Colombo, Elections, Peace and Conflict, Politics and Governance, Post-War

Citizens held hostage in the name of ‘Nationalism’

Desperation for my Paradise Isle had turned to appreciation this time around when the plane landed in Katunayake. I quietly celebrated that sense of relief and relaxation that spreads through my whole body when in the motherland. Even after over 10 hours of flying in a cramped, fart filled plane my heart overflowed. By reason of other travel elsewhere this time around was the longest I had been away from my Paradise Isle, 18 months too long.

I was still caught by surprise when all the Paradisians who were on the plane pushed and jostled past me in a hurry to deplane. Still in a buoyant mood I generally got out of everyone’s way, spent a minute thanking the stewardess Marize for always smilingly obliging me whenever I went to the flight kitchen and asked her for innumerable cups of tea and the unprompted sandwiches. A lengthy wait in line for immigration still did not spoil my mood. The two gay boys from Brighton behind me kept me entertained with their questions as first time travellers to Paradise. Umpteen purchases of duty free booze and the quick arrival of bags meant that I was out in quick time to meet the minder who had arrived for my airport pick up.

It was Christmas morning and I thought a simple task awaited me. To make it to my friends brothers house in Dickwella for Christmas lunch. The time in the Paradise Island then said 8am. Paradisian traffic however meant that after a quick stop at a siblings home, meal in Hikks that I got into Dickwella only around 3pm. Fortunately the Christmas lunch had now all but turned into bacchanalia and dinner!

Two nights there and it was then onwards to Kataragama, one night with my gods, Udawalawe and finally Colombo via Ratnapura. Although this holiday was only for ten days my usual keenness to do as much as possible ensured that I was out and about Colombo in various forms of conveyance from walking, scooter taxi’s, 588’s to rides in various cars of mates.

So obviously I was privy to all sorts of conversations about the latest and only topic of note in Paradise Isle – The Presidential Elections. Most of these conversations were initiated by your truly. So obviously yes, although I did promise a good friend and relative I shall not write about the elections, the information I got was so forthcoming, discretion has now proved to be not one of my finer points. To avoid confusion and boredom creeping in, I illustrate some key points.

At an eating-house down south I spooked a young waiter by asking him who he will vote for this election. The fact that my minder is well over six feet tall and we were in a black jeep may have contributed to his discomfort. However he came back in about five minutes with this answer:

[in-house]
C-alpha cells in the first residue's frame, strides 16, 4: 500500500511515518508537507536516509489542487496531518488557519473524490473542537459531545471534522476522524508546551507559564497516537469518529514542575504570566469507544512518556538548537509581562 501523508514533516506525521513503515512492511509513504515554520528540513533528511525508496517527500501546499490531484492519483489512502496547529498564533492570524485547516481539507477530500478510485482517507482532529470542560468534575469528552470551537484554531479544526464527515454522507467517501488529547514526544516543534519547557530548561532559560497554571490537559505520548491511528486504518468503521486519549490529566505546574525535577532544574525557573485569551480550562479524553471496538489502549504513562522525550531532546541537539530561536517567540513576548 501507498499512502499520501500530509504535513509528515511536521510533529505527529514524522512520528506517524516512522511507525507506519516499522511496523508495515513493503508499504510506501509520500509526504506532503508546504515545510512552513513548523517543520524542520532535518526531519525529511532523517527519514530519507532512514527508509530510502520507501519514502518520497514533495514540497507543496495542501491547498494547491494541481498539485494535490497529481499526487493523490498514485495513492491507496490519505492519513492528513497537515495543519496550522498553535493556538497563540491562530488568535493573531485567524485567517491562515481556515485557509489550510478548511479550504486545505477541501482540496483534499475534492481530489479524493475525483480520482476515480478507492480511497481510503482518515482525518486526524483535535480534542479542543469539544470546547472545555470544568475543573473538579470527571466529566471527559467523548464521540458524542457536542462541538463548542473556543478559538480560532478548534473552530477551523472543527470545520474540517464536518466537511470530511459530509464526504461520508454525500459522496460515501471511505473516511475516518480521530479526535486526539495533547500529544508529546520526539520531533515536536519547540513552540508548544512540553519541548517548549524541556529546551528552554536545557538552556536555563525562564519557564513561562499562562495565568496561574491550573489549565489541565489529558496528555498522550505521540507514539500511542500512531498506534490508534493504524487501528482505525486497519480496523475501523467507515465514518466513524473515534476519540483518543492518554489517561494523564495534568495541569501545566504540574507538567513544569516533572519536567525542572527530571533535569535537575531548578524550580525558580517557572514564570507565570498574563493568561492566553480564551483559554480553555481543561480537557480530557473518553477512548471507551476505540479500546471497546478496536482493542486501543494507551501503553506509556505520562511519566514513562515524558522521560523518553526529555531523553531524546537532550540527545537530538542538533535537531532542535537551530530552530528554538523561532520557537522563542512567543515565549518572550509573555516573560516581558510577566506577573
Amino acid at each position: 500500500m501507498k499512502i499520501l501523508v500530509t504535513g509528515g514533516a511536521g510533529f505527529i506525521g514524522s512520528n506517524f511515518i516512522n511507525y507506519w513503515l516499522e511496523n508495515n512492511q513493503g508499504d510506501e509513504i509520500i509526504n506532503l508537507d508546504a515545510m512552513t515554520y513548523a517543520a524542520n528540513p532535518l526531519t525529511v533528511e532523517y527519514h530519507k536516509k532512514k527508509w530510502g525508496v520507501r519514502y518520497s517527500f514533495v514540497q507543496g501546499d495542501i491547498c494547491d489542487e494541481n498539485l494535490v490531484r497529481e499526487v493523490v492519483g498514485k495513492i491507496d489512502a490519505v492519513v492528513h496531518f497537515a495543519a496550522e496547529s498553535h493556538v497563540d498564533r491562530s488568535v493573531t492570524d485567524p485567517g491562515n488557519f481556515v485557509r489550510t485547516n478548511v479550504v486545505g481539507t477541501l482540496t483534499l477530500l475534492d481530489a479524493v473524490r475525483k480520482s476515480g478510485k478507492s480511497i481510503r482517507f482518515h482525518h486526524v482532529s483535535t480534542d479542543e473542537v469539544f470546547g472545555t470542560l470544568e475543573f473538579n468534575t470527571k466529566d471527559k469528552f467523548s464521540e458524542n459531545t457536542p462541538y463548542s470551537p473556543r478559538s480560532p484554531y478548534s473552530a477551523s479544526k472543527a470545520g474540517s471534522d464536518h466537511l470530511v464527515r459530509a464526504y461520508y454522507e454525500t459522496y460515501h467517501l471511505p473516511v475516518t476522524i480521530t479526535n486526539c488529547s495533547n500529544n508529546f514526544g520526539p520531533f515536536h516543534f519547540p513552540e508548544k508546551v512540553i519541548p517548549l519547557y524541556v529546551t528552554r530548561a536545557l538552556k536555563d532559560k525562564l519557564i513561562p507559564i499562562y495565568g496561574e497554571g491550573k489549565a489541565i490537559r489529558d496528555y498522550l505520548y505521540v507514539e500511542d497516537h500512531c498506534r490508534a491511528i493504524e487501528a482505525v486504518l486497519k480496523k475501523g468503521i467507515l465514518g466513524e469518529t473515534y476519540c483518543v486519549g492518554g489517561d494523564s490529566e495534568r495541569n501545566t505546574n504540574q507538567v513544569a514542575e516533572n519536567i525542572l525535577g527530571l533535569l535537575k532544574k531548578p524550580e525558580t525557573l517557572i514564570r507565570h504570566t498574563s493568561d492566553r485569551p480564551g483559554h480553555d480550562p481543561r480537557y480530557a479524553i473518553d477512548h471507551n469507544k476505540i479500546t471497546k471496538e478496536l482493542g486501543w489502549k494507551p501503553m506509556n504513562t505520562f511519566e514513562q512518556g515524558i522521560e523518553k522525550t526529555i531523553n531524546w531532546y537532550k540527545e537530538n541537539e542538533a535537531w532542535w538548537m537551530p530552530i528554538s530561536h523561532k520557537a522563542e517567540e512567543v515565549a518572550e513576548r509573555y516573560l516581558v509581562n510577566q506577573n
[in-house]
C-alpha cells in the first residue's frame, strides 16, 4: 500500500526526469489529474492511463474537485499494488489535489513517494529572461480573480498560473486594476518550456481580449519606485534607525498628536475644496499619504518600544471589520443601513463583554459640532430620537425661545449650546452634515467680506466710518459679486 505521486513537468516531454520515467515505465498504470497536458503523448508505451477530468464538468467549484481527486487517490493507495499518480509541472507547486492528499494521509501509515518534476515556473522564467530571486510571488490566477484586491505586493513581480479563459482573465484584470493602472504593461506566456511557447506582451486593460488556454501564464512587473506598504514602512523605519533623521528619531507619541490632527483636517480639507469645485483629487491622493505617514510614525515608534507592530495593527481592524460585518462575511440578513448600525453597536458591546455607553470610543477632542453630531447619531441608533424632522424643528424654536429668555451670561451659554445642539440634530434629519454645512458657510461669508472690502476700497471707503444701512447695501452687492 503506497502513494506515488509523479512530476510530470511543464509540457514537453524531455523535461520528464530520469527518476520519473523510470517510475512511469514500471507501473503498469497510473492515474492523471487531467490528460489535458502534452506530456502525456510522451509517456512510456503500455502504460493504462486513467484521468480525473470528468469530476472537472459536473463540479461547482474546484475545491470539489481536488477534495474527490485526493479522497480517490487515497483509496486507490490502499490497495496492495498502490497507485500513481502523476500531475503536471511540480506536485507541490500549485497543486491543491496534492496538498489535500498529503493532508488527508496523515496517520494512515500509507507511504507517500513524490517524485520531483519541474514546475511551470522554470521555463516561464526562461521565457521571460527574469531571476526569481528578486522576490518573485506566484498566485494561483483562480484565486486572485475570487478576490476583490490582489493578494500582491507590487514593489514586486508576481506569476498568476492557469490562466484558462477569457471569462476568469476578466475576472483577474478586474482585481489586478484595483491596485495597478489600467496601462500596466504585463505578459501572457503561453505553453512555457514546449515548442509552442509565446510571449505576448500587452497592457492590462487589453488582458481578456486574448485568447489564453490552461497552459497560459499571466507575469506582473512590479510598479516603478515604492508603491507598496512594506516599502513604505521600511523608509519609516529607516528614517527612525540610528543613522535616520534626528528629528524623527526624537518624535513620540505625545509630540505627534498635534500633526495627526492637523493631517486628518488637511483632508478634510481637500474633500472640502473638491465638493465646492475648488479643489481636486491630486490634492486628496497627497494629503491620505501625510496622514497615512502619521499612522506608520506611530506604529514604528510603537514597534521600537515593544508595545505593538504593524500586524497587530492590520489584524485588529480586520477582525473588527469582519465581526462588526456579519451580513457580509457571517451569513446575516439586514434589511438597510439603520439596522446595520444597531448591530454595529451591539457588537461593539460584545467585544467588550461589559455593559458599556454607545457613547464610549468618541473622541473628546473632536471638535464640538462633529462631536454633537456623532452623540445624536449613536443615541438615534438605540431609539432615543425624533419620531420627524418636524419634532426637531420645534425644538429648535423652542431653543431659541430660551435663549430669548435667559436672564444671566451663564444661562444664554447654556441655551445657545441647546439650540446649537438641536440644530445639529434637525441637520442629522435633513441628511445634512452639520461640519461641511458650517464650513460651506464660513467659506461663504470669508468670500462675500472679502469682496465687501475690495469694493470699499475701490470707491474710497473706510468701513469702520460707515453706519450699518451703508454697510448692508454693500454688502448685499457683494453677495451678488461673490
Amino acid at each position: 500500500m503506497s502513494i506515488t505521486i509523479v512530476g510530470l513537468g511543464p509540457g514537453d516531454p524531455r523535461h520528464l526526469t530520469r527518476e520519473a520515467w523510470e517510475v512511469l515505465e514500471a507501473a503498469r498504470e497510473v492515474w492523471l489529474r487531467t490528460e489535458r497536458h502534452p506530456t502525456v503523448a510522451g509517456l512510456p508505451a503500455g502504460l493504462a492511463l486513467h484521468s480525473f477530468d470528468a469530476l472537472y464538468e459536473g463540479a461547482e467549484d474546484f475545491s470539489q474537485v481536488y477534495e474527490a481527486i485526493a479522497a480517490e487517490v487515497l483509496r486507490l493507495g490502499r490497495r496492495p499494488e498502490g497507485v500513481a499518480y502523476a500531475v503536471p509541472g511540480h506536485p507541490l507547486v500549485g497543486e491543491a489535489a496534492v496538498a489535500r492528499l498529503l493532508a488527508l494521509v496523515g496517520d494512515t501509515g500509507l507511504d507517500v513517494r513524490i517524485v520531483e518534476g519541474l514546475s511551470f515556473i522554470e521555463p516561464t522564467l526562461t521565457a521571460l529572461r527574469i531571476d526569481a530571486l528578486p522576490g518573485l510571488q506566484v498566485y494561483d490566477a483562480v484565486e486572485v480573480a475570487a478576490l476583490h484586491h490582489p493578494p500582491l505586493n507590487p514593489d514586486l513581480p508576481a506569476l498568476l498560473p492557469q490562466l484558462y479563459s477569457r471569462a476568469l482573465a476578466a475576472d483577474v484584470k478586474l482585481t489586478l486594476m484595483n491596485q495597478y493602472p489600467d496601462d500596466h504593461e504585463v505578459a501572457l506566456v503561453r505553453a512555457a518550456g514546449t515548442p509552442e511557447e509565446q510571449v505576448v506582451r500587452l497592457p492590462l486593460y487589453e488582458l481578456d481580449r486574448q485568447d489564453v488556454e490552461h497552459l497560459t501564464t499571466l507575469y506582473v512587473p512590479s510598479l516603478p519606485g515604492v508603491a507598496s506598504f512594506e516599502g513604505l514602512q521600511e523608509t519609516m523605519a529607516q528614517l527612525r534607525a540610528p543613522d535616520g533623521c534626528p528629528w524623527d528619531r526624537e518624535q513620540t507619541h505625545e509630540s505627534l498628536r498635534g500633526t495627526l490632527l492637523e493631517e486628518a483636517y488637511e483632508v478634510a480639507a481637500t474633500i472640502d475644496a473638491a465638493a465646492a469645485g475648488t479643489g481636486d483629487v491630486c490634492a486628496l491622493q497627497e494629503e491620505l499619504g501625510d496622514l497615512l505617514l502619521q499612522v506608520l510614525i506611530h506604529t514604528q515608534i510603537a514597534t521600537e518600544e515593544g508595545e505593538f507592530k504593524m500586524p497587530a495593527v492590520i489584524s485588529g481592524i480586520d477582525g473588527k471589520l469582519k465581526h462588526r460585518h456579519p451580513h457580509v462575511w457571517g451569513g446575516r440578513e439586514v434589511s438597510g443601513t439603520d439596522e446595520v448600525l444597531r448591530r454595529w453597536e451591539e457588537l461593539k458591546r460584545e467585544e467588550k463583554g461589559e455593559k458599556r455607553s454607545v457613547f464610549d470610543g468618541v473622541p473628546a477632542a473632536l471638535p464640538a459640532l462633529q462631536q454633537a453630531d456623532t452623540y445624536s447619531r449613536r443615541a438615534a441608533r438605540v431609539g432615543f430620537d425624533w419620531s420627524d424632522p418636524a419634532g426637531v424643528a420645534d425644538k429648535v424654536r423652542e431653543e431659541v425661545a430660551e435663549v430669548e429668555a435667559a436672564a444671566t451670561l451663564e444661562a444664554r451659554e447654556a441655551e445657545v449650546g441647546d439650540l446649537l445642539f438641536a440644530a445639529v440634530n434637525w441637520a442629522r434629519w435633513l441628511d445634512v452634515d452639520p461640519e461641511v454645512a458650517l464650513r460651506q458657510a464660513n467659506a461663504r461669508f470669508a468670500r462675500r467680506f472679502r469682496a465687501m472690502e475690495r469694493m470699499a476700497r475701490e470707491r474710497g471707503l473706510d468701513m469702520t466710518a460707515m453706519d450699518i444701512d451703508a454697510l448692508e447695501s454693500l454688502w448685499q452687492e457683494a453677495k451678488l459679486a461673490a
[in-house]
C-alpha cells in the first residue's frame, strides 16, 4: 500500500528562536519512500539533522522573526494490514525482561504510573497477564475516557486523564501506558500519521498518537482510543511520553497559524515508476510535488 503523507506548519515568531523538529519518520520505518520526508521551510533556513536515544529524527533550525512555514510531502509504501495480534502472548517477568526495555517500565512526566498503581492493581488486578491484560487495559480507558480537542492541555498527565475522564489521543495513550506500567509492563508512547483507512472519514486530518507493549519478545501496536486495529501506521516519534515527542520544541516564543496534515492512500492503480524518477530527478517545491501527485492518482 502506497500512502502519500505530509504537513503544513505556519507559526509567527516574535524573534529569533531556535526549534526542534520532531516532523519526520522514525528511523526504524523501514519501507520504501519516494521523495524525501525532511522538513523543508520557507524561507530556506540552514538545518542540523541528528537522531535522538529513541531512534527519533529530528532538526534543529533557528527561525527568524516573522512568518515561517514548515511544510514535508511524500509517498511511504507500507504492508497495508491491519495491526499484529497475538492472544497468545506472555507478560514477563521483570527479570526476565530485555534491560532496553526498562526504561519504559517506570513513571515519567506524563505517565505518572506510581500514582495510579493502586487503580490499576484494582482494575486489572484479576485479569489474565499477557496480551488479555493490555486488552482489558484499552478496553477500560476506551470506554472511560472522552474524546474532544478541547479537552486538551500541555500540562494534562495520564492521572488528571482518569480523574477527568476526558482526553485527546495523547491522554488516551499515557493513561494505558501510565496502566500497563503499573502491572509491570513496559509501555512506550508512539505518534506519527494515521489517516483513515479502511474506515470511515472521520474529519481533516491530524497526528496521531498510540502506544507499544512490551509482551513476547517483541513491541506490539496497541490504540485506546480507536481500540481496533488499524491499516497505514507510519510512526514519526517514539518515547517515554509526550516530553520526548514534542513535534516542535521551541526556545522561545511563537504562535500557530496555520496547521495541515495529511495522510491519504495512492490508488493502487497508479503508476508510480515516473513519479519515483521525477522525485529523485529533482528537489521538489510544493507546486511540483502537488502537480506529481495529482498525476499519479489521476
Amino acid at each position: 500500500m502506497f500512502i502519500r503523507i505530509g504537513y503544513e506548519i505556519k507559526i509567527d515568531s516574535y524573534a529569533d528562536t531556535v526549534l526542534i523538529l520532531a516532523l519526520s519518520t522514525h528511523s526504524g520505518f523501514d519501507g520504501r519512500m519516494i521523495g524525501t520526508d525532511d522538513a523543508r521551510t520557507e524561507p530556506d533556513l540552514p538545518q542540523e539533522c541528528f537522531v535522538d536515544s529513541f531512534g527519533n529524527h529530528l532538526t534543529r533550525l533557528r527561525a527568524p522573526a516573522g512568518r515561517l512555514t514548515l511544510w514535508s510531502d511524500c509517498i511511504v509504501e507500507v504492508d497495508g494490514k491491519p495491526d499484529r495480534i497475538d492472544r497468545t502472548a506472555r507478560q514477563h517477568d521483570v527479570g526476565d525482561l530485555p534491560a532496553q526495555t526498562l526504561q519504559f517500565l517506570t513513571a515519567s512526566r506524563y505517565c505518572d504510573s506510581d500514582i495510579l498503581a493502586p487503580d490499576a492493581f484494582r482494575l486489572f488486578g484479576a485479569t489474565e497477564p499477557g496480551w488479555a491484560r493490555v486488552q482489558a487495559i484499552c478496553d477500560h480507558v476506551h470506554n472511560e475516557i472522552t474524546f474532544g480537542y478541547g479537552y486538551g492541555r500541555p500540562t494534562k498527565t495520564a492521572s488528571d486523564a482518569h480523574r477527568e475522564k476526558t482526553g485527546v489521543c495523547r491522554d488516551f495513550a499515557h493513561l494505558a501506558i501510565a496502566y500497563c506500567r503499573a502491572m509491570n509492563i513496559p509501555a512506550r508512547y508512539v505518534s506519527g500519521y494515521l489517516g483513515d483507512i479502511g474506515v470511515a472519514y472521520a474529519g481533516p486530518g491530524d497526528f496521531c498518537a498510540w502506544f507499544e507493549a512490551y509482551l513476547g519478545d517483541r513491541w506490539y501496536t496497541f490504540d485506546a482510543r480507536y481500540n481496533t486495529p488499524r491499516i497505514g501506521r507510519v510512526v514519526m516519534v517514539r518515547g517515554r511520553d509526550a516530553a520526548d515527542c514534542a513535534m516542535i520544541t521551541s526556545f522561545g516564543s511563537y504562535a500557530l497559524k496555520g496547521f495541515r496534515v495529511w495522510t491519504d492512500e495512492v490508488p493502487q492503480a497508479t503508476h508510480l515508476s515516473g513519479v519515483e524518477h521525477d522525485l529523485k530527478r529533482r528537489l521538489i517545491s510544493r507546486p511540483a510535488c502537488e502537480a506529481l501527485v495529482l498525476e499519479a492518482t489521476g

“We must give Mahinda Mahattaya one more chance. After all he won the war. This is it, last chance, but we owe it to him”.

He also avoided any other conversation with us during the meal and did not even acknowledge it when I asked him for his name.

A scooter taxi driver from Crescat drew me into conversation. He believes that Sarath Fonseka will emerge the clear winner.

A moneychanger in Negombo believes that Mahinda Rajapakse will lose only in Colombo, Kalutara and Negombo and it will be a clear Mahinda victory.

A 588 driver froze when I asked him the key question, whom do you think will win? He did not want to be engaged in any conversation pertaining to the elections.

Amongst my peers no one really wants or likes to talk about it. The conversations were many, talk about elections were not encouraged.

The army officers just went ape shit pulling my friend and I over on a lazy Sunday evening. Simply because of our casual attitude and that my friend just popped open the trunk of his car and got back in the drivers seat. We argued back as it was irrelevant what our attitude was. As long as we had proper ID and were not rude my getting out of the car to present ID was not an issue. Peace reigned only when they realised my friend was ex-forces too. While this was an extreme instance, the armed forces usually chilled out at checkpoints were now in our face.

When I visited 18 months ago and I spoke to friends or any Paradisian, Mahinda Rajapakse was akin to God. He was a king; he was President Mahinda Rajapkase the greatest Paradisian ever. No one dared speak one word against him. He was the great saviour of Paradisians and my Paradise Isle.

This time around amongst the masses he is ‘Mahinda Mahattaya’. For the Sinhala pundits you must know how the word ‘Mahattaya’ can be pronounced in many ways, sometimes complementary and other times a wee bit iffy.

The hoi polloi in Colombo quietly (sometimes in a whisper) now refer to the President as Mahinda.

There is quiet hope. To say nay aloud makes one a traitor to their motherland. But everywhere suddenly everyone knows that things have gone a bit too far. The stick wielded too much. Too much dissonance from both sides of the political spectrum. But a firm hope. Agreement perhaps that winning the war is not enough.

The JVP cross over a huge hope as the JVP have a voice among the masses that is believed.

The wise voter in Paradise, 90% literate is realising that all that glitters is not gold. The breakaway politicians have reached them and they are listening. No one dares say it loud, but it is whispered amongst many. When the voter reaches the privacy of the polling booth, they may or may not cast the cross against whom they say they may vote for!

This election will not be won by the rural masses and whom they vote for, it will be hard fought and fearful, and it will be decided amongst those who are brave enough to vote in the urban and suburban boroughs throughout of my Paradise Isle.

Of this I am sure. I am glad that I don’t have to make that decision. The Paradisian voter is faced with an enviable task.

This is it. Please do vote, be heard.